Benefits of Vehicle Modification AT: A child with a disability is eligible, if the team determines it is appropriate, to receive transportation to and from school.  This may require a bus with appropriate equipment such as ramps, lifts, and tie-downs.  By providing this assistive technology a child is afforded a trip to school the same way many other children arrive at school!

Challenges of Vehicle Modification AT: Because of the time involved in loading and unloading a child in a wheelchair, the child may have to be picked up earlier and/or may arrive home later than non-disabled peers.

Commonly Asked Questions for a Student Who Has Vehicle Modifications AT

Q - How is a child in a wheelchair secured in a school bus?

A - The bus is required to have special hooks, called tie-downs, bolted into the floor. These hooks attach to the frame of the wheelchair.  In the event of an accident the tie-downs act as “seatbelt” for the wheelchair.

Q - But how is the child secured?

A - The child will need to be secured into the wheelchair. This is usually through an X-harness.  He or she should also have a forehead strap to stabilize the head and neck.  A child’s physician, occupational therapist, physical therapist, and/or Assistive Technology Professional/Seating and Mobility Specialist should be involved in these decisions.


Q - Does a child who uses a wheelchair have to ride the bus or can the parent choose to take the child in their personal vehicle?

A - The parent can absolutely choose to take the child to school. However, the school may not require the parent to provide the transportation.  If the school does not have appropriate transportation to meet the needs of the child, the school may contract and pay another provider to do so.  This provider could potentially be the parent.  If this is the arrangement the details should be outlined in the IEP.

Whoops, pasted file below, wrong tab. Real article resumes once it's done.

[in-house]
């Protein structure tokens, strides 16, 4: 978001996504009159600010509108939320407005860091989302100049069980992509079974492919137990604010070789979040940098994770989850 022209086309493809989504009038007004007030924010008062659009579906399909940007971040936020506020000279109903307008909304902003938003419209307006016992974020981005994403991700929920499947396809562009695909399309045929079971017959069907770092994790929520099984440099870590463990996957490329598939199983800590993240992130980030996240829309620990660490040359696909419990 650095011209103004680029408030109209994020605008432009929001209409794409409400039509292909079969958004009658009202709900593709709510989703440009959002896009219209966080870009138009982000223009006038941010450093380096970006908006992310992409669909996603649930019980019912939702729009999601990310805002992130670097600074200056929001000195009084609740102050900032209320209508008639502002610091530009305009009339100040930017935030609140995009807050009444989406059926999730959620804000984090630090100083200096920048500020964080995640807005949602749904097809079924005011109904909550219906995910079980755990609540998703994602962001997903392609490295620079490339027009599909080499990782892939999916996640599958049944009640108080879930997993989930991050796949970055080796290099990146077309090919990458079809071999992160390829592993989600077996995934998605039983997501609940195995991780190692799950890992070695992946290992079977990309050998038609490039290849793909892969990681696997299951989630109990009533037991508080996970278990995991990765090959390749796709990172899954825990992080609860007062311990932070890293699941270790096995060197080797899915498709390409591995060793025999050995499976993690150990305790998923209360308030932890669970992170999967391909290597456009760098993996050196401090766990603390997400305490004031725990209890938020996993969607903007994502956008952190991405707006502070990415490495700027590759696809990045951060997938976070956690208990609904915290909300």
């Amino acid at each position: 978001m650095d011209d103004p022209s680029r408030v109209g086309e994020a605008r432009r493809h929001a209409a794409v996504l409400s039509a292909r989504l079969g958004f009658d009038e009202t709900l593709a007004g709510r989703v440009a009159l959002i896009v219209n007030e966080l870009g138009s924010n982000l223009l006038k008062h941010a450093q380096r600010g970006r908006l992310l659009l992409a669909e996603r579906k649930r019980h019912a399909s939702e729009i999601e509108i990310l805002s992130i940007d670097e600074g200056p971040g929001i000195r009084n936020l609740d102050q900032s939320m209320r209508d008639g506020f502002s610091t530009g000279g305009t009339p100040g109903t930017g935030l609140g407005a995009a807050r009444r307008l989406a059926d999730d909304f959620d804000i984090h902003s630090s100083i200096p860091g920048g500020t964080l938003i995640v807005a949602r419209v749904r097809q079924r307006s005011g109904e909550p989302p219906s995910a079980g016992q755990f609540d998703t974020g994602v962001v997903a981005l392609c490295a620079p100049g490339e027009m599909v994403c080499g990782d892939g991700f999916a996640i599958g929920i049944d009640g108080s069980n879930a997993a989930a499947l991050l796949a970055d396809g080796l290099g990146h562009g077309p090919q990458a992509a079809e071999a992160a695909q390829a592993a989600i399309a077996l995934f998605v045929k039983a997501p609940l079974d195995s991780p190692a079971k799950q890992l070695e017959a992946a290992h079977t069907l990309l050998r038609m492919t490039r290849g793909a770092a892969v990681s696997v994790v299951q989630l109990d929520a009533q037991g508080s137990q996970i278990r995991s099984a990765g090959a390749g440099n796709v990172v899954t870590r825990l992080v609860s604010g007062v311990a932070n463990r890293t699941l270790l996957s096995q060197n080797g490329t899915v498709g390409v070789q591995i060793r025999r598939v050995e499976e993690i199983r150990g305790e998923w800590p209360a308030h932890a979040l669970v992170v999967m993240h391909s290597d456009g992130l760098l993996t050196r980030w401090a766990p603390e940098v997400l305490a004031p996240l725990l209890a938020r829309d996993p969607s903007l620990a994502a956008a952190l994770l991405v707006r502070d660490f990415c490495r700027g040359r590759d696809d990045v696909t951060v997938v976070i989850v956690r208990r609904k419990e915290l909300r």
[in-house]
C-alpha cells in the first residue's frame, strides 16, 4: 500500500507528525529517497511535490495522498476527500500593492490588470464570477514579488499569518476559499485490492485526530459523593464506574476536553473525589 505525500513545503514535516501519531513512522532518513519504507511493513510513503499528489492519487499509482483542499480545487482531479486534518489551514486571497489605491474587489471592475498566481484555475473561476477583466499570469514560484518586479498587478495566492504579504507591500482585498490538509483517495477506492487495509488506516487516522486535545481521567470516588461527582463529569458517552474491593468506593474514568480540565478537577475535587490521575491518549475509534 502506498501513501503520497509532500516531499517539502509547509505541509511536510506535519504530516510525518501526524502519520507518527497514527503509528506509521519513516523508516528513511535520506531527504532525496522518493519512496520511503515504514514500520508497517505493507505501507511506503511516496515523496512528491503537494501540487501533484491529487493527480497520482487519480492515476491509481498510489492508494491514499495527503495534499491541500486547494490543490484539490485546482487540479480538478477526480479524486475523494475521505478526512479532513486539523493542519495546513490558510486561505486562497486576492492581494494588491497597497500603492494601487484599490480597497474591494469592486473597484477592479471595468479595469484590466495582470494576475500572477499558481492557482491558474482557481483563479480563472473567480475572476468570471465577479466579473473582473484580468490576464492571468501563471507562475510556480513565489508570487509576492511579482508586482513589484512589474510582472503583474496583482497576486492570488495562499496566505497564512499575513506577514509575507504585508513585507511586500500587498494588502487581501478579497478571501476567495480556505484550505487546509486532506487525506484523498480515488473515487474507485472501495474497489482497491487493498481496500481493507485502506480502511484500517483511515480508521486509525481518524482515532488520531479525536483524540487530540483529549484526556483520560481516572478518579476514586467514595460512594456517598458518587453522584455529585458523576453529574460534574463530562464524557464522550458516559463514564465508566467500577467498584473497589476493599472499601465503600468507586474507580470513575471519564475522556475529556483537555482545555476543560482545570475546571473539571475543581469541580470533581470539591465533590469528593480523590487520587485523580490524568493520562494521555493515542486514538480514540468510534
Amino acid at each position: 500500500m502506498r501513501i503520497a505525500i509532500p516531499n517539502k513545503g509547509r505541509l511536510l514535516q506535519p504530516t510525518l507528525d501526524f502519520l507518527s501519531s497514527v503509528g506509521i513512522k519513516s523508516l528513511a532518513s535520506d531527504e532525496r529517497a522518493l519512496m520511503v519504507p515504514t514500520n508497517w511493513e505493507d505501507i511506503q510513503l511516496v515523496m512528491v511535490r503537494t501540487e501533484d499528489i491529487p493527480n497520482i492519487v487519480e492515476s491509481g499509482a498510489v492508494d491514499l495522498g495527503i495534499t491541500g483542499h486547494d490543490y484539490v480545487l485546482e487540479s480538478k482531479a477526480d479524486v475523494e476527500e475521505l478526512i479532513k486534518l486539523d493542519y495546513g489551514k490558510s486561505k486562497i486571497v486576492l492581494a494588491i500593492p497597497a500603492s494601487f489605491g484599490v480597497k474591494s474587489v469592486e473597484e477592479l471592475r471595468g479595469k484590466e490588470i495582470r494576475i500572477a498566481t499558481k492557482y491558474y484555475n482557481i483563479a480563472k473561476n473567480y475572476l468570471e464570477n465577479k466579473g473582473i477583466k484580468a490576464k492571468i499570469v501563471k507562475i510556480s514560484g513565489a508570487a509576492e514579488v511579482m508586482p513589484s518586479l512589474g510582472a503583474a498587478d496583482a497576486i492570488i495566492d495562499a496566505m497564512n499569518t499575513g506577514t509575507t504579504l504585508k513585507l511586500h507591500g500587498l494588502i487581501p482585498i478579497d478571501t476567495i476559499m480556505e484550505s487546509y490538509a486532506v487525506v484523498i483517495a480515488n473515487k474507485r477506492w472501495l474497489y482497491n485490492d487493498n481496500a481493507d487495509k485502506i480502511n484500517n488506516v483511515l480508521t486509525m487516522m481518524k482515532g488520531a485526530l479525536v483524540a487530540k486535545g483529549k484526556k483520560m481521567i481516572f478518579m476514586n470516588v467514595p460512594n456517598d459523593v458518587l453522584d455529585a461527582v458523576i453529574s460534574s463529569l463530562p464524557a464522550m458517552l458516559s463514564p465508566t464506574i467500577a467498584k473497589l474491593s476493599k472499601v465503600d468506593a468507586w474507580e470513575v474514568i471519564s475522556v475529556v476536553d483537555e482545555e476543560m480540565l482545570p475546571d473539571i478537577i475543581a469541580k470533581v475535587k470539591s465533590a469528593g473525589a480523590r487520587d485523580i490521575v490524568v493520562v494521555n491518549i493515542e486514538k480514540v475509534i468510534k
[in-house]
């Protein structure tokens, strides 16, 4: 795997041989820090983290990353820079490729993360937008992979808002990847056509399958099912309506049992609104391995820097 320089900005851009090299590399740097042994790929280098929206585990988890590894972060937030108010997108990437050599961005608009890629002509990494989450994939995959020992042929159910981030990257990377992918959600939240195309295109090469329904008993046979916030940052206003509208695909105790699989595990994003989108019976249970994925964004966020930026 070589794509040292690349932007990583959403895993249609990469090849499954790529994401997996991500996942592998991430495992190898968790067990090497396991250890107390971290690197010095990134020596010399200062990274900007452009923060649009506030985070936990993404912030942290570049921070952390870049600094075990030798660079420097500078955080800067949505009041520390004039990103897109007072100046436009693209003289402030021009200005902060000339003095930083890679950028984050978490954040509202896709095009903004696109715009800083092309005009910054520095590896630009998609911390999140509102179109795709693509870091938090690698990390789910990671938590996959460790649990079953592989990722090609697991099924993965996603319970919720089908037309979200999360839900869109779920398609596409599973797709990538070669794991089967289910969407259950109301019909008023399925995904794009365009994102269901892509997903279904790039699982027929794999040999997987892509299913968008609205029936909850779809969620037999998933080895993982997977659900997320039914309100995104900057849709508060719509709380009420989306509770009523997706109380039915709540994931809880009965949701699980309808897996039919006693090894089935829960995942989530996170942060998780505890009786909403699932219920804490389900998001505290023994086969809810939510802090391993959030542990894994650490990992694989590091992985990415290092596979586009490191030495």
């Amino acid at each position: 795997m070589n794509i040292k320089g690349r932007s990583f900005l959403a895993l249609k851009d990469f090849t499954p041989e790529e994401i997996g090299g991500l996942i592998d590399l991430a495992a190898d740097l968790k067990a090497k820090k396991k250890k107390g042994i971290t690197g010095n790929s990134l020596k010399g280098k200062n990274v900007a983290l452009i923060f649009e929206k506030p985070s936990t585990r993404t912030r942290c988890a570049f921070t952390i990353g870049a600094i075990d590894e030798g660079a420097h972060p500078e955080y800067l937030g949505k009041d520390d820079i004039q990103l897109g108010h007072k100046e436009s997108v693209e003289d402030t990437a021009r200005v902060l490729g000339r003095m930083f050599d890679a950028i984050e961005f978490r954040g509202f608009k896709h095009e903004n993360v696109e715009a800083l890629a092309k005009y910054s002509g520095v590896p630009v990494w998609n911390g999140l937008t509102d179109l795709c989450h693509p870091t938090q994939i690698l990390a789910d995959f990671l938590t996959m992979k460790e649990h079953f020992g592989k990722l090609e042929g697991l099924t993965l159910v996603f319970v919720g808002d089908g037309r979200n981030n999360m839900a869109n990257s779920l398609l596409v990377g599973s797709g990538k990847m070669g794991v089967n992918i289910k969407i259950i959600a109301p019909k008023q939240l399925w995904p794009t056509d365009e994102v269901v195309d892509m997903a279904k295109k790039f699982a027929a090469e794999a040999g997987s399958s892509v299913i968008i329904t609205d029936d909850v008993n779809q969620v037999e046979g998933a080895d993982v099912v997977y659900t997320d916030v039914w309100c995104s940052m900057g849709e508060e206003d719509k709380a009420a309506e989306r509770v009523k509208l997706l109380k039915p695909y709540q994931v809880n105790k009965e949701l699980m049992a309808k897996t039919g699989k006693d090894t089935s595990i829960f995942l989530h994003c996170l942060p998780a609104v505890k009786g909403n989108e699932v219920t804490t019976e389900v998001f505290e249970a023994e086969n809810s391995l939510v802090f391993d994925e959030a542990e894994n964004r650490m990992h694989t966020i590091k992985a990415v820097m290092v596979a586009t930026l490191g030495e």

Q - My child has mobility limitations but is not yet using a wheelchair. We use a special stroller.  Can the stroller be tied-down in the bus?

A - Instead of tying down the stroller, which most likely does not have a strong enough frame to withstand an accident, the child should be placed in a special bus booster seat or in a car seat that is belted into a regular bus seat. There are car seats available for children with special needs.

Solutions for Students with Vehicle Modifications Needs
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Helpful Links & PDF Resources
Christopher & Dana Reeve Foundation - This webpage provides information on driving evaluations and selecting a vehicle as well as other resources on driving with a disability.
American Occupational Therapy Association - This webpage offers information on driving and community mobility with a link to locate driver specialists in your area.


Vehicle Modifications Community Tryptych

Talking Points for Vehicle Modifications Assistive Technology in Employment